A beautifully told story with colorful characters out of epic tradition, a tight and complex plot, and solid pacing. -- Booklist, starred review of On the Razor's Edge

Great writing, vivid scenarios, and thoughtful commentary ... the stories will linger after the last page is turned. -- Publisher's Weekly, on Captive Dreams

Saturday, April 16, 2011

Quote of the Day

Anent our little item on state marriage bureaus (or for that matter their private enterprise Scientologist or Planned Parenthood versions), the following quote swam across our visual field. 

[T]he problem with eugenics is eugenics itself. It’s not just that the eugenics practiced by the Nazis was coercive. The idea predated the Nazis. The book Die Freigabe der Vernichtung Lebensunwerten Lebens (Allowing the Destruction of Life Unworthy of Life) was not written by the Nazis. It was written by German progressives in the Weimar period, Karl Binding and Alfred Hoche, who were, respectively (as I recall), a jurist and a medical doctor. And they weren’t thugs like the Nazis; they were well-educated, well-intentioned, polite people—the kind of people that you’d be pleased to have dinner with.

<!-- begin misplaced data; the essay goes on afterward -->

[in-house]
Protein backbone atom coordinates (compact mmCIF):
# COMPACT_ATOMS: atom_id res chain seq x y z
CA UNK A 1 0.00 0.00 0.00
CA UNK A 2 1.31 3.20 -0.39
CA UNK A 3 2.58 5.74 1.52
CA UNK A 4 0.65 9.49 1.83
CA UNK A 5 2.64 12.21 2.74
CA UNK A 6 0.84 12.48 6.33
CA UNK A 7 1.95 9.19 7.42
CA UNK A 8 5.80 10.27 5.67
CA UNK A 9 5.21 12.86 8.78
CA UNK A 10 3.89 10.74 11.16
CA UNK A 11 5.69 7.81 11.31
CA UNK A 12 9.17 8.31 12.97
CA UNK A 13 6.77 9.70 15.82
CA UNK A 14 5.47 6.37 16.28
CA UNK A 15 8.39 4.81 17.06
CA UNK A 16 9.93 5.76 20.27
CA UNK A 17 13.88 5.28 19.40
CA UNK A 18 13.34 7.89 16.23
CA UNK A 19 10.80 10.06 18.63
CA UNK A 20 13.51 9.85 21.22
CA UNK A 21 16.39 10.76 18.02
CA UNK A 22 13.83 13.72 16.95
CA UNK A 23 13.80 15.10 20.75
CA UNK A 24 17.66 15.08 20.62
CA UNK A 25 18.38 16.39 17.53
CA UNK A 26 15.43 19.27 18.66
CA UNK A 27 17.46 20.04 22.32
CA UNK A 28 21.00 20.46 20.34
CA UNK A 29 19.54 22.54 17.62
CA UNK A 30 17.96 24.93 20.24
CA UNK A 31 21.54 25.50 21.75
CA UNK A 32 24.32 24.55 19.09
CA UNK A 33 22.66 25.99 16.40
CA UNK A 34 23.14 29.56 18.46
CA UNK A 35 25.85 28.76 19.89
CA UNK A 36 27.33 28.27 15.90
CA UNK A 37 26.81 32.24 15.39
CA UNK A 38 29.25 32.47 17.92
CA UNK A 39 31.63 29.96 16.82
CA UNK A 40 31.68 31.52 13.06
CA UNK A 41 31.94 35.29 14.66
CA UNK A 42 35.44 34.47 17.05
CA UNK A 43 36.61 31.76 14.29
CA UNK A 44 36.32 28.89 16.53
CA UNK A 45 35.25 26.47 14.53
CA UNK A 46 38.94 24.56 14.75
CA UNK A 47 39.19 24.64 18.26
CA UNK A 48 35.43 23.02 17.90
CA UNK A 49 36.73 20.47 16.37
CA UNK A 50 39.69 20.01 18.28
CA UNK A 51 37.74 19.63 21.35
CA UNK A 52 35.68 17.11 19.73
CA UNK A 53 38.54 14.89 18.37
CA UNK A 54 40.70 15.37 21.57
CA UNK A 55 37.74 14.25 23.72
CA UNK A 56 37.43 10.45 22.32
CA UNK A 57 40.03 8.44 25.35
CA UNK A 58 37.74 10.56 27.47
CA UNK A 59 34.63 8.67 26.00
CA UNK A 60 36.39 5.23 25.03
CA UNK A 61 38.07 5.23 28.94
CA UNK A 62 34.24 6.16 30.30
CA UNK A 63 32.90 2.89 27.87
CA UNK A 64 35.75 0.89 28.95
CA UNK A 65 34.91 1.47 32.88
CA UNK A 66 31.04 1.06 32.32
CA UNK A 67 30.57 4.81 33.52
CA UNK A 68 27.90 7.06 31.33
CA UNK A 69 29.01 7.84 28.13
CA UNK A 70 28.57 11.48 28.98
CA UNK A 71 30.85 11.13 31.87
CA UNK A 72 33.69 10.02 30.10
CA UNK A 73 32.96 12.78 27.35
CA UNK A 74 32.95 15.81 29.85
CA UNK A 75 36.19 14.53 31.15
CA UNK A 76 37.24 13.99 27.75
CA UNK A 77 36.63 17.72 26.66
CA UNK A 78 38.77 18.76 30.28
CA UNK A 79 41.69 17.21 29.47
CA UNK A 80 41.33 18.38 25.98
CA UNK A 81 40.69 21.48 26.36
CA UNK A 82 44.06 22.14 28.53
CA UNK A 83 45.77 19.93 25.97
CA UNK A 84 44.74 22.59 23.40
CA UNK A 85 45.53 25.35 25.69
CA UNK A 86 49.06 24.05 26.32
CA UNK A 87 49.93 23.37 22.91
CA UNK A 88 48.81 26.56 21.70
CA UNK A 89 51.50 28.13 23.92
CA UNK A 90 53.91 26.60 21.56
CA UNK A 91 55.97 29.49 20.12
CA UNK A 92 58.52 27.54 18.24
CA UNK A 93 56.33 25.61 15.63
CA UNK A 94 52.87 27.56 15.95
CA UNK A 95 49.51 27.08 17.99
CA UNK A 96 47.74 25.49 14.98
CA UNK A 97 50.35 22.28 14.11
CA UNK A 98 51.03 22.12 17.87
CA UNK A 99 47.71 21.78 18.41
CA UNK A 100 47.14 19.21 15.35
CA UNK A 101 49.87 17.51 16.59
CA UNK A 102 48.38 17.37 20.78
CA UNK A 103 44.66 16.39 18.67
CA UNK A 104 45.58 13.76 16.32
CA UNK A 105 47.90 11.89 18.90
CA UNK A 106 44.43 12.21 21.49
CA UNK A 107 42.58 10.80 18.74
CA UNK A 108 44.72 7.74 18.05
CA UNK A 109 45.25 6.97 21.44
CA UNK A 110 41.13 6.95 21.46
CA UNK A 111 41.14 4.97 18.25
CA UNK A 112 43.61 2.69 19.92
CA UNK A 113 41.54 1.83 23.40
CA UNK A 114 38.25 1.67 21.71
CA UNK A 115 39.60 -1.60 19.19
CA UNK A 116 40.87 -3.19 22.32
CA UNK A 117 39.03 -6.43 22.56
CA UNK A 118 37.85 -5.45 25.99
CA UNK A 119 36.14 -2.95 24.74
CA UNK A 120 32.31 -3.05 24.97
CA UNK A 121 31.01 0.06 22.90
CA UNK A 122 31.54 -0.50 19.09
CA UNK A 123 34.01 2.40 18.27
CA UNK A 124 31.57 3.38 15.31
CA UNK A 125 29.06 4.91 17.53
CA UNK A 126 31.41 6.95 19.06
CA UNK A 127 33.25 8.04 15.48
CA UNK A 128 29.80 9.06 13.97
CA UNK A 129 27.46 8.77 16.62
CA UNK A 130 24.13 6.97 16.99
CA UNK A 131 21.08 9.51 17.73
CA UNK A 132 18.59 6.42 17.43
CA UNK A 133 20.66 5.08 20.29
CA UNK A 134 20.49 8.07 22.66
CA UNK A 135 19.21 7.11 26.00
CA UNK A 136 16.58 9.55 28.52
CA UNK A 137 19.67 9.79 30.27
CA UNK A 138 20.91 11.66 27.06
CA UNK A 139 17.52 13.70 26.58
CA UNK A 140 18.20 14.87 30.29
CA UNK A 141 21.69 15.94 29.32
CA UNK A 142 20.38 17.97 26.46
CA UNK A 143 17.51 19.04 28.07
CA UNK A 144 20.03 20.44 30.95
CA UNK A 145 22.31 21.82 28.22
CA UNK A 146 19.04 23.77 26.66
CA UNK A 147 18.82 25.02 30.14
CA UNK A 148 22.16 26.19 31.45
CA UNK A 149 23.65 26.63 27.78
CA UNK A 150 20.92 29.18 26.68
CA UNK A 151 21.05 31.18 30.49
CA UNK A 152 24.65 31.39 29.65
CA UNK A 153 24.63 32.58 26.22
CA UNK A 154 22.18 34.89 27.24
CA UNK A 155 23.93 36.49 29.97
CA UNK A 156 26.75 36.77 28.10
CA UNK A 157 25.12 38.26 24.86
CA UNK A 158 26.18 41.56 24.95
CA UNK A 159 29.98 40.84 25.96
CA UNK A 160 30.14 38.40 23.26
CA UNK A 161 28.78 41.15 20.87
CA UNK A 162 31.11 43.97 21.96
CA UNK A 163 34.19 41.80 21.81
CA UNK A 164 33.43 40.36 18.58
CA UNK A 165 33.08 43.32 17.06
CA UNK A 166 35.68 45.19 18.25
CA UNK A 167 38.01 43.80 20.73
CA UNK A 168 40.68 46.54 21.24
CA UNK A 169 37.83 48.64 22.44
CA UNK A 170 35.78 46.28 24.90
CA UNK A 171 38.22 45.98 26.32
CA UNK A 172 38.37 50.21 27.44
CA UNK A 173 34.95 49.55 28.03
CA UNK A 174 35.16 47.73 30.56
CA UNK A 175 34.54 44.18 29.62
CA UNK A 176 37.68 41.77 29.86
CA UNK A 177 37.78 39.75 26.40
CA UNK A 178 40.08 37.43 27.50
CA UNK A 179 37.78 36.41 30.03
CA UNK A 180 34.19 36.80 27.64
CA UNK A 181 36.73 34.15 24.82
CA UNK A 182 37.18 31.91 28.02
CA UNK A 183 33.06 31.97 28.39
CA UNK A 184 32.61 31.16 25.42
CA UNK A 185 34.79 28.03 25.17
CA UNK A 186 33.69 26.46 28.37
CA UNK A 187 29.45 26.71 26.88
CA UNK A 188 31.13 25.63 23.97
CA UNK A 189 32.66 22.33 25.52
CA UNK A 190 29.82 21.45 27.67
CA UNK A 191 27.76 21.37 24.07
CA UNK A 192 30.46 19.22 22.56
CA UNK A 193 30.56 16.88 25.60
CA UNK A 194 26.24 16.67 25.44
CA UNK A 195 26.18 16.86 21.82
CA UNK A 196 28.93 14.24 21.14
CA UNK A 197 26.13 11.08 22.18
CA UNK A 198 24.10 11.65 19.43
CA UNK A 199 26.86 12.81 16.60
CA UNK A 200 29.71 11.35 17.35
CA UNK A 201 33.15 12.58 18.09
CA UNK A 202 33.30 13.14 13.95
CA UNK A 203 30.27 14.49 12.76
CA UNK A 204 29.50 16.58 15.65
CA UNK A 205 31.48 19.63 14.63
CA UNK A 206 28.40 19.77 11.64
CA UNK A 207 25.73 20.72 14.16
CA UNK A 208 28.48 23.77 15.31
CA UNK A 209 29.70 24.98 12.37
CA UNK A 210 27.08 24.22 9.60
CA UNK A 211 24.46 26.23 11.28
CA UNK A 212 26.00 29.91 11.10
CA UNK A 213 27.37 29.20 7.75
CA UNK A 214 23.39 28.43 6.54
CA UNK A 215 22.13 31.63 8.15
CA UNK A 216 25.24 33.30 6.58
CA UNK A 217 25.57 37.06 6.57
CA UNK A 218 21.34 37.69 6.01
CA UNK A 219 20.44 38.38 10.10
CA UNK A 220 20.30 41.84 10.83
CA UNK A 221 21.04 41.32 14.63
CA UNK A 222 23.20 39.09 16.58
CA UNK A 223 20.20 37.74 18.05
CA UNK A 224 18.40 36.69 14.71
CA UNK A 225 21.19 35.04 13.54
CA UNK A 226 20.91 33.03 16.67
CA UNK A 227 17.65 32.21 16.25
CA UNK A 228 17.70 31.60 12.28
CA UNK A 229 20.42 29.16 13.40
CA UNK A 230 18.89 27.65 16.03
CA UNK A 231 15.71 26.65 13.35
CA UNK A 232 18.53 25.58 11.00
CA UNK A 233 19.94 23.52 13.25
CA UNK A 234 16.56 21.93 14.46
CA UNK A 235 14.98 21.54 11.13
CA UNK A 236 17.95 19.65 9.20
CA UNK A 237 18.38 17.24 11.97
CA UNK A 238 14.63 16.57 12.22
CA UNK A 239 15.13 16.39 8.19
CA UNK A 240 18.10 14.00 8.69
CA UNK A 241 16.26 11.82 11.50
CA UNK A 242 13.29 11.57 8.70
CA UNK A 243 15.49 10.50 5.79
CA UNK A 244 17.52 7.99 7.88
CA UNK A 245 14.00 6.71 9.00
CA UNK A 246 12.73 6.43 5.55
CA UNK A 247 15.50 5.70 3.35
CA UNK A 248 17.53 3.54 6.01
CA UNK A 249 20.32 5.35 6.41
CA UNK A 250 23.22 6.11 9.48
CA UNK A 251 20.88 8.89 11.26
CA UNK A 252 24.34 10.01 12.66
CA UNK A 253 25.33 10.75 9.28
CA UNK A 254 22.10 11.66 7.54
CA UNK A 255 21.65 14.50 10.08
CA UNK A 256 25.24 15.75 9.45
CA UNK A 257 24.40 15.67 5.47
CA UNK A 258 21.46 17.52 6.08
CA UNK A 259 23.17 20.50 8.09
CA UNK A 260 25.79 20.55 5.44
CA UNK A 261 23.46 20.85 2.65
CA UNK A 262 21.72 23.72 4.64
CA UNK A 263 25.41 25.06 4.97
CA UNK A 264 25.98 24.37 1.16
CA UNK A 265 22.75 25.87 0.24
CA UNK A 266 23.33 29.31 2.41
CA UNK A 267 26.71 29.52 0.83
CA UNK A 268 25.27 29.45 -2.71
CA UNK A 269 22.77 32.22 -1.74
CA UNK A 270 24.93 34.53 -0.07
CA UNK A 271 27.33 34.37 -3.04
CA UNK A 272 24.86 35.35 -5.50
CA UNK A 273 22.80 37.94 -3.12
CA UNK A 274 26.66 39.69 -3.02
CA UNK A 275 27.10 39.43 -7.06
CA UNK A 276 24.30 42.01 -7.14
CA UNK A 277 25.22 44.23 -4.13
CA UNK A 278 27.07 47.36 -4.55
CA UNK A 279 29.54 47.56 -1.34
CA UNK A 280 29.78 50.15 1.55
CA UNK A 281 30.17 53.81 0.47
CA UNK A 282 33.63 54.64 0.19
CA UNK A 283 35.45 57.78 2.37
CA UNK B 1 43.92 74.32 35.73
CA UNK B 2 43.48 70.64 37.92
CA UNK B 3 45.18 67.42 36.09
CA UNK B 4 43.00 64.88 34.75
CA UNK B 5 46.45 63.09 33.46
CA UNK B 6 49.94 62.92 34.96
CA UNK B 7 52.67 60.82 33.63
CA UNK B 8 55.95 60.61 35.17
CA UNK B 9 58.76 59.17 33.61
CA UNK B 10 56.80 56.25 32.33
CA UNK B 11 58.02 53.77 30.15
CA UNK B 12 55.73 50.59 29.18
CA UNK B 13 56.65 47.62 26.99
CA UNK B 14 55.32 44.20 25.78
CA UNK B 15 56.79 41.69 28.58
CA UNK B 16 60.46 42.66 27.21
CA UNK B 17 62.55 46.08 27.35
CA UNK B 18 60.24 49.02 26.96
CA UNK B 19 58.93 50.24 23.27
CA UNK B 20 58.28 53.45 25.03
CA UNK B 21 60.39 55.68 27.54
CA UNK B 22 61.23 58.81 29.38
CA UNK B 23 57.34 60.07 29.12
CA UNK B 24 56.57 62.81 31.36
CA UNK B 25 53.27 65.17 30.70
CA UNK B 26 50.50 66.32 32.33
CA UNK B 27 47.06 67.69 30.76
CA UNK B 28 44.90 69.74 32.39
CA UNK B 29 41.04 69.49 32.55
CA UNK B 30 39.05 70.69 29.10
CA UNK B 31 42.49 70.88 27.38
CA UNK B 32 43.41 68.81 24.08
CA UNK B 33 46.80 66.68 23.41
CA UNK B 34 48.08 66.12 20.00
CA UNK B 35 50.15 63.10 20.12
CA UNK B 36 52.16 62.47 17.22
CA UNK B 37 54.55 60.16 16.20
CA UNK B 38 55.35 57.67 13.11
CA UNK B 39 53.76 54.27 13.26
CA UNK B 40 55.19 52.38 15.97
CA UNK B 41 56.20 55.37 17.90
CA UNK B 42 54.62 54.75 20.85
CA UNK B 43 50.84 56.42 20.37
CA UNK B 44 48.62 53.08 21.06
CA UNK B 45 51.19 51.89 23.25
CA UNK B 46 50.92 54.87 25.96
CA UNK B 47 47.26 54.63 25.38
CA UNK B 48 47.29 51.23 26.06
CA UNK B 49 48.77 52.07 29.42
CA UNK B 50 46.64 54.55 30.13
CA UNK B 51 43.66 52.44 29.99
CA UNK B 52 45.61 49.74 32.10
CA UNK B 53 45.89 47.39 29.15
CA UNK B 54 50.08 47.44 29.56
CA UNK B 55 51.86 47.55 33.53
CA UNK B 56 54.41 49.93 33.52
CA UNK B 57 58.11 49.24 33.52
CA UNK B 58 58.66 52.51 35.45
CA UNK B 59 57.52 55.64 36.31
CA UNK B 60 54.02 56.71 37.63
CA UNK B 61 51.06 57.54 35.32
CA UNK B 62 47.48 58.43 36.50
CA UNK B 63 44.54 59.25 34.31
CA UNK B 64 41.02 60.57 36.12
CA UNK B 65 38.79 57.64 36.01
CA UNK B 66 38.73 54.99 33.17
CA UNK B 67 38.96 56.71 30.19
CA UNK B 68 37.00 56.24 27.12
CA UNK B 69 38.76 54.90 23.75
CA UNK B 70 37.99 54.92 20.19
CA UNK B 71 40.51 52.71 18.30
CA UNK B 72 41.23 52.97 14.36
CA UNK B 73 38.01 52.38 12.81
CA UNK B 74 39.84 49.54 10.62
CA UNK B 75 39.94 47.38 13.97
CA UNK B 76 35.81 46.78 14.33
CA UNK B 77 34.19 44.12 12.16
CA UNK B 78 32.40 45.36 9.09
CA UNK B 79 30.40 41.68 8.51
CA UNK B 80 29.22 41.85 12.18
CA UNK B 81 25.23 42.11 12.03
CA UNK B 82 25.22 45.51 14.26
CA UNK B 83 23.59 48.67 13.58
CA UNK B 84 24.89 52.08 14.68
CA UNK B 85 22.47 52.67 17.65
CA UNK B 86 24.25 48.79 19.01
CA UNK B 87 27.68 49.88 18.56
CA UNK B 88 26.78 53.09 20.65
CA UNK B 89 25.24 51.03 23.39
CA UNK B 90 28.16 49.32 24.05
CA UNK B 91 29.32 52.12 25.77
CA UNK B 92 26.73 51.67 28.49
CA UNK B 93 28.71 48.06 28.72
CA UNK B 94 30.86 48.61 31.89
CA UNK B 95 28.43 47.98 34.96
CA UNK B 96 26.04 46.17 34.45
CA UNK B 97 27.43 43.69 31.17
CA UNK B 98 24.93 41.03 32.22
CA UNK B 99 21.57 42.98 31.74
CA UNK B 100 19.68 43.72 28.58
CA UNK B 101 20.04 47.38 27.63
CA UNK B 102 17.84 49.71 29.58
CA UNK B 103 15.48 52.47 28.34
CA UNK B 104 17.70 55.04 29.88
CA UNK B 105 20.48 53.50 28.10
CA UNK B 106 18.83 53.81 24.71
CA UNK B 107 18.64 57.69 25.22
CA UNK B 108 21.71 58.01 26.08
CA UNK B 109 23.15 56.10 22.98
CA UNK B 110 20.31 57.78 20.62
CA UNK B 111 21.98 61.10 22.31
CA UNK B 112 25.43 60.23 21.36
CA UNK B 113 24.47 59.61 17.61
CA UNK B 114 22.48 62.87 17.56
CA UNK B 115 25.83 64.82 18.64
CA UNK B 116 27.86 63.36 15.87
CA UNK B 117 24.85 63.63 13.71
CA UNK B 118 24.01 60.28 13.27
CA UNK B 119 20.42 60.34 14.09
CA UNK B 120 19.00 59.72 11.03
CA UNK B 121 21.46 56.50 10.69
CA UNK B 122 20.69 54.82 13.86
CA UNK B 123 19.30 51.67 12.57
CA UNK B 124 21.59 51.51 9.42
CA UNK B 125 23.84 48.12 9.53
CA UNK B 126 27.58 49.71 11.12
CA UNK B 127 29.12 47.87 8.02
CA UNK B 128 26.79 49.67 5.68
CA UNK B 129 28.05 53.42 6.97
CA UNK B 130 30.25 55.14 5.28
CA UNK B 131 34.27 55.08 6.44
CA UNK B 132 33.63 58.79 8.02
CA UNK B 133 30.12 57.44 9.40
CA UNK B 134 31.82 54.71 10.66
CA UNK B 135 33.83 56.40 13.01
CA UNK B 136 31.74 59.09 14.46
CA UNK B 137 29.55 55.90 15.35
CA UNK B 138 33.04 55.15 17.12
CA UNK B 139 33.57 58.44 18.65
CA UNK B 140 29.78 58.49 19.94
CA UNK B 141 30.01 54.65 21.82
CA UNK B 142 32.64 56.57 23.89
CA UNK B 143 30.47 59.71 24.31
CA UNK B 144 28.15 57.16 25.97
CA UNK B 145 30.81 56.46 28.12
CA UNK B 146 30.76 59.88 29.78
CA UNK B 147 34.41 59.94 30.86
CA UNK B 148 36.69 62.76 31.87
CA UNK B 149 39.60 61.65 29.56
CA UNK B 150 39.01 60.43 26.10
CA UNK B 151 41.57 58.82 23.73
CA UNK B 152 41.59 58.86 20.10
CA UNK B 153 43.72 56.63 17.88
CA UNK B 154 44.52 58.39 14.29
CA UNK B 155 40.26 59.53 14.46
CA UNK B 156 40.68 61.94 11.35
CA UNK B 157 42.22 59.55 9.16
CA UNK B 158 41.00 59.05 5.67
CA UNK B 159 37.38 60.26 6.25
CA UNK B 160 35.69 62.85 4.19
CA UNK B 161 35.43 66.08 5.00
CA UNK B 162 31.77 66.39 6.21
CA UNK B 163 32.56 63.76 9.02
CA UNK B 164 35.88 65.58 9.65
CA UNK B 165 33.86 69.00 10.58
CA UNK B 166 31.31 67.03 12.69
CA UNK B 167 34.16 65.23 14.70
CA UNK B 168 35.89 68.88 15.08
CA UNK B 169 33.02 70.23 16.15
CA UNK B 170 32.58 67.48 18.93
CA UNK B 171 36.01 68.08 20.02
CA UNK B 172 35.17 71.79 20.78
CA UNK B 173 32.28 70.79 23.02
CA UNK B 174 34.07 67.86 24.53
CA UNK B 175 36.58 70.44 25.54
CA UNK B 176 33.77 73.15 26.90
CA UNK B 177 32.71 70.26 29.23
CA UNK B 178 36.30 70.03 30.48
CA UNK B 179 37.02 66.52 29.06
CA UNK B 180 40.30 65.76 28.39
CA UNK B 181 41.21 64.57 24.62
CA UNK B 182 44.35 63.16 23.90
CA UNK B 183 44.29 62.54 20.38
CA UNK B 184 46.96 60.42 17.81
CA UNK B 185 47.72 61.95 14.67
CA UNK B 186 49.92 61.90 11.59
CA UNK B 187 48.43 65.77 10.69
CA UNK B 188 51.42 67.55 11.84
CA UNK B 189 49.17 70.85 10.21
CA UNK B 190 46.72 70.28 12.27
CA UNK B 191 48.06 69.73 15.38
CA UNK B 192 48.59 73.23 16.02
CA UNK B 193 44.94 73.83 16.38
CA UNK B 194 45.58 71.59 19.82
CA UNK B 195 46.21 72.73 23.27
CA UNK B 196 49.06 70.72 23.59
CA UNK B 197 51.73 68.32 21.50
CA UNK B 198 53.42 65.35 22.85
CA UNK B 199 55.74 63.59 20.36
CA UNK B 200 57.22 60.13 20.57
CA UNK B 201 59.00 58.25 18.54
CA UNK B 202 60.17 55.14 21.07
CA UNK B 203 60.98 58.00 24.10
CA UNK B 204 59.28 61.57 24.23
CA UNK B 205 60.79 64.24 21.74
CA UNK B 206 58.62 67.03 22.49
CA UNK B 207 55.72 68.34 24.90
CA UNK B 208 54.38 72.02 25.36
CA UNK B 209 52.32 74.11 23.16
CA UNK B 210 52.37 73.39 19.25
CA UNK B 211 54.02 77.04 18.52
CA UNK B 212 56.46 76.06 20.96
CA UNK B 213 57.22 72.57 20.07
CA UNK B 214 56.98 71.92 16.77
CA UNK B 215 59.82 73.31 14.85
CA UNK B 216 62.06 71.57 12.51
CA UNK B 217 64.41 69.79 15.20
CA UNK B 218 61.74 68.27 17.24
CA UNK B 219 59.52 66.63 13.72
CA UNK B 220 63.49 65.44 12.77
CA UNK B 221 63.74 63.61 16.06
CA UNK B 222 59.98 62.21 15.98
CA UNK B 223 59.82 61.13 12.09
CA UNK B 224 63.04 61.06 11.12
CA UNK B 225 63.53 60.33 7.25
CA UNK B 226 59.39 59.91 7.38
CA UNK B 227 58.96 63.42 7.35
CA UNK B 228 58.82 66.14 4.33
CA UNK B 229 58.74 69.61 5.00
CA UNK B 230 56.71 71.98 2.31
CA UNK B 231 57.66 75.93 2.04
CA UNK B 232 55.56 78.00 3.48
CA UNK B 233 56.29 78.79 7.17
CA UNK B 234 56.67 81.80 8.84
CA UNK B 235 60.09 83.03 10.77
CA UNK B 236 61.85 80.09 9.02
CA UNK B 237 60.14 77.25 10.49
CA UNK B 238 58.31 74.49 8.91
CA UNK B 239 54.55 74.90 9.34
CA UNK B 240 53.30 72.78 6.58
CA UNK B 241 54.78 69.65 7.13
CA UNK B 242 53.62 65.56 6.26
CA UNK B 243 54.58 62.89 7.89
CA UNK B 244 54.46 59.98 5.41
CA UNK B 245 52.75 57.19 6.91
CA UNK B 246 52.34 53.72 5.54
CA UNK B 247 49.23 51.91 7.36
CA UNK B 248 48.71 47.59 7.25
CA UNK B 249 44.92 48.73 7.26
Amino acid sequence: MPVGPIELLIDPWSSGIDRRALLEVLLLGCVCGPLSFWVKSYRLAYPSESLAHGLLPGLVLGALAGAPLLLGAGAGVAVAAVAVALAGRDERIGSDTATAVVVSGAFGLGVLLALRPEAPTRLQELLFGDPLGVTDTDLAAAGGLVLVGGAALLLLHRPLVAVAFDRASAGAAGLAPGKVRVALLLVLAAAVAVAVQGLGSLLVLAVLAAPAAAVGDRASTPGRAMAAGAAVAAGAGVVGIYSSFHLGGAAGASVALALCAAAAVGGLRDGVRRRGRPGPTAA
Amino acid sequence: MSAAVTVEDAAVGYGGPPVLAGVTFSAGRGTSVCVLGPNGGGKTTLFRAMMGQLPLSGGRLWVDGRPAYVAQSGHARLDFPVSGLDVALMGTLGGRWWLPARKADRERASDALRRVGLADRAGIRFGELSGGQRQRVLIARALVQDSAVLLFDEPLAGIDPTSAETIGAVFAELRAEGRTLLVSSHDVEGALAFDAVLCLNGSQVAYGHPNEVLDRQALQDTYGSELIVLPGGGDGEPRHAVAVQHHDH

-- Robert George, in an interview with Arthur Caplan conducted by Sherif Girgis

Caplan disagreed and replied that only coercive eugenics was wrong, and so we get a sense why it continues in polite circles even today.

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